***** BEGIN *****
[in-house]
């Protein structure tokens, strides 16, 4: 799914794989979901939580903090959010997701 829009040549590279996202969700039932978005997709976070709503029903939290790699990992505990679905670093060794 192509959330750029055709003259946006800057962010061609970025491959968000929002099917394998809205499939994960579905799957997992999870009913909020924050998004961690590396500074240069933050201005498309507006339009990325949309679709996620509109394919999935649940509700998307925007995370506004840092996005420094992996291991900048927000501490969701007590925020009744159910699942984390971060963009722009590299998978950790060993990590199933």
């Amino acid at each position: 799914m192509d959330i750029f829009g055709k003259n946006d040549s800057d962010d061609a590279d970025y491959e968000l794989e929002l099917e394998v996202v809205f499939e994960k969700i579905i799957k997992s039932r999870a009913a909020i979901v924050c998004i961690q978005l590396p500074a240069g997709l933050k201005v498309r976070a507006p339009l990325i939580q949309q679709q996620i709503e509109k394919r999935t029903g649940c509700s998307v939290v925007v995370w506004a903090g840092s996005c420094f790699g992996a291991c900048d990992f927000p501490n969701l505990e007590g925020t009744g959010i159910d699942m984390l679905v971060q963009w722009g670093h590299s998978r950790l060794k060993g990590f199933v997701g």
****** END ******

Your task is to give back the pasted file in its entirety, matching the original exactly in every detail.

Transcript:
[in-house]
């Protein structure tokens, strides 16, 4: 799914794989979901939580903090959010997701 829009040549590279996202969700039932978005997709976070709503029903939290790699990992505990679905670093060794 192509959330750029055709003259946006800057962010061609970025491959968000929002099917394998809205499939994960579905799957997992999870009913909020924050998004961690590396500074240069933050201005498309507006339009990325949309679709996620509109394919999935649940509700998307925007995370506004840092996005420094992996291991900048927000501490969701007590925020009744159910699942984390971060963009722009590299998978950790060993990590199933």
């Amino acid at each position: 799914m192509d959330i750029f829009g055709k003259n946006d040549s800057d962010d061609a590279d970025y491959e968000l794989e929002l099917e394998v996202v809205f499939e994960k969700i579905i799957k997992s039932r999870a009913a909020i979901v924050c998004i961690q978005l590396p500074a240069g997709l933050k201005v498309r976070a507006p339009l990325i939580q949309q679709q996620i709503e509109k394919r999935t029903g649940c509700s998307v939290v925007v995370w506004a903090g840092s996005c420094f790699g992996a291991c900048d990992f927000p501490n969701l505990e007590g925020t009744g959010i159910d699942m984390l679905v971060q963009w722009g670093h590299s998978r950790l060794k060993g990590f199933v997701g």